AMERICANS WHO BELIEVE that Canada is a country with limited influence will have to reconsider their position after purveying the fine chap-books from Toronto publisher pas de chance. Celebrations of irreverence, these tiny books highlight the individual within a global context, while furthering the conception of a planet whose polyglot population is increasingly insistent on one thing: an equanimity of style.
Pas de chance's low-budget, tactile delights are as saleable as they are laughable. Each compilation personifies the whimsical, perverse humor that is the foundation of Canadian-style wit (just check out any episode of Kids In The Hall) while espousing a pocket-sized worldview where packaging both transcends and encompasses idea.
The dog-treat adorned Snacks ($3) is perhaps the funniest, most blatant example of the pas de chance vision. Here the reader is favored with page after page of enjoyably pathetic "lost pet" posters such as one for Cleo, a 10-year-old Sharpei lost "due to carjacking" in San Francisco. This brilliant mail-art project compiles a never-ending roster of goofy pet names and blurred, photocopied puppy pictures sent in by panicked owners from all around the world. As if that weren't enough, the book is constantly in flux--no one copy is the same as another. There's even a color version.
Wanna know what candy looks like in Japan? Candy($3), cousin to Snacks, also insists on endless variety. The subject here is treats and sweets and their packages, again from around the world, rendered universal with monochrome ink tones. Oh, tasty irony: You are as unlikely to come across these strange and enticing samples of foreign junk food as you are to find the striped orange tabby Francois lost last year in Paris.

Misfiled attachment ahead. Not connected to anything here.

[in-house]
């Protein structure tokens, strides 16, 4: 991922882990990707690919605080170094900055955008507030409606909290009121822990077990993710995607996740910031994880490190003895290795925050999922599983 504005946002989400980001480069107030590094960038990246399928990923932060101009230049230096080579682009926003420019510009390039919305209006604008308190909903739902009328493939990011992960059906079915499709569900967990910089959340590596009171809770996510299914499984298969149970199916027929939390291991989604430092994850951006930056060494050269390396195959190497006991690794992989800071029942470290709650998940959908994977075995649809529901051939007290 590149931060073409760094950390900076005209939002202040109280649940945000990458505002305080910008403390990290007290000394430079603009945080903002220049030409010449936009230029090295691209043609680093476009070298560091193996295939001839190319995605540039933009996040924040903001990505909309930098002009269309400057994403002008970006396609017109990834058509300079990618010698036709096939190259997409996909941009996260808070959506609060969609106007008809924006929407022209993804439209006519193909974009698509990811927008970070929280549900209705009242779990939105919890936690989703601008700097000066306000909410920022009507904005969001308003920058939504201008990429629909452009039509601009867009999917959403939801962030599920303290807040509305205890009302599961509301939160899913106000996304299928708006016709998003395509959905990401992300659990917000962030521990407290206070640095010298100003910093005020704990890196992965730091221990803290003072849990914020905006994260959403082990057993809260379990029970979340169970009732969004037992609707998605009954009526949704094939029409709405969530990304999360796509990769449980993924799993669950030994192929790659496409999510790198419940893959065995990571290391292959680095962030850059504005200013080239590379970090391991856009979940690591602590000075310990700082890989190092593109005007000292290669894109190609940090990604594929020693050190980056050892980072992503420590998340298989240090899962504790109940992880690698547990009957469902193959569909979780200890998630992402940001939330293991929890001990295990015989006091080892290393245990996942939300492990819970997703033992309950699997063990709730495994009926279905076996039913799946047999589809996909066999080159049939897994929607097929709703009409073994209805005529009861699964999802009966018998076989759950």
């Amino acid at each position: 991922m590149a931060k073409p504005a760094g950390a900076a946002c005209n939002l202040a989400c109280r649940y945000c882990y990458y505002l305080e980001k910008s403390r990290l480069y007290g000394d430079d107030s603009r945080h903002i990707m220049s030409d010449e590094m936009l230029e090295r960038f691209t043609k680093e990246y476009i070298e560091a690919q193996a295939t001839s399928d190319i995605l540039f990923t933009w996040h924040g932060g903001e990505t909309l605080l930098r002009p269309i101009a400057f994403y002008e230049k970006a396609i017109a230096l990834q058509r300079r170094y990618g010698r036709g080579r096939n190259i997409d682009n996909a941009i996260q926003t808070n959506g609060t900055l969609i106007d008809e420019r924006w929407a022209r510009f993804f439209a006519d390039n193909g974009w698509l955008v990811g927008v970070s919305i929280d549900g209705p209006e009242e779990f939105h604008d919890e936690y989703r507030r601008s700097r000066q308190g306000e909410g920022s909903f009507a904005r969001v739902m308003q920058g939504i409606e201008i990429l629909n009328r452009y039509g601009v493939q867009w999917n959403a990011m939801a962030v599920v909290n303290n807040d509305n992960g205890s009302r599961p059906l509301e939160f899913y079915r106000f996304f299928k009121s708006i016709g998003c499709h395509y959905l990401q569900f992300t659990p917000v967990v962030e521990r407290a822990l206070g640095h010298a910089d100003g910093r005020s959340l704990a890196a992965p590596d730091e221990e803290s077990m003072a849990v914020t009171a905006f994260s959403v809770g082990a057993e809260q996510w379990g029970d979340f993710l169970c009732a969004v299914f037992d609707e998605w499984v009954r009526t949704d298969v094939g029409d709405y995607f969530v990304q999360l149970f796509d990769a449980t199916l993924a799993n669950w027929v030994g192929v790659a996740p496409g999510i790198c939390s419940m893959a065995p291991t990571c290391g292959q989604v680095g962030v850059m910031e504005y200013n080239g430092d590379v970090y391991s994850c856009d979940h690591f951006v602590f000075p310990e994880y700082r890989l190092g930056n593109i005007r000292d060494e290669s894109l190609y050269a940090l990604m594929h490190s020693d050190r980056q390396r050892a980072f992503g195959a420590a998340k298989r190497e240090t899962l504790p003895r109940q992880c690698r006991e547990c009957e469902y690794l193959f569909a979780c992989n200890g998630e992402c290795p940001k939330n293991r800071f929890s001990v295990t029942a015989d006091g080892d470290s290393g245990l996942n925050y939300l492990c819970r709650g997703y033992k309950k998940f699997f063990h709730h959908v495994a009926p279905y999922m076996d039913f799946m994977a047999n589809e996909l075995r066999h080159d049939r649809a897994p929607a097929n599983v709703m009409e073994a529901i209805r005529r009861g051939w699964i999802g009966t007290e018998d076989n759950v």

Then again, don't be so sure. One theory that these books bear out is that history, a series of coincidental productions, cannot help but repeat itself. Angels of Demise ($9.95), pas de chance's latest and most captivating endeavor, is no mere compendium of chance true-life medical terrors. In recording the misdeeds of nurses across the world such as Anders Hansson--the Swedish nurse's aid who decided to help old age along by feeding geriatrics concoctions of fruit juice and disinfectants--it delves deep into the global phenomena of psychotic caregivers. The accounts are accompanied by warped, full-color pictures and titles ("That Nice Nurse Nancy," "There Came a Surgeon") inspired by the pulp fiction sub-genre of nurse novels. This oddball collection of poisonings, smotherings, and bloody scalpels is guaranteed to both transcend time zones and provoke cringes.
Forget the global village, that failing dream. The cutesy-weird chapbooks from pas de chance will tempt you with slightly bent versions of our sad, funny and not-so-far off world. Pas de chance can be reached at P.O. Box 6704, Station A, Toronto, Ontario, M5W 1X5 Canada; or on the internet: firstname.lastname@example.org or http://www. interlog.com/ ~ian/. Send for their ultra-fun zine/catalogue of goodies.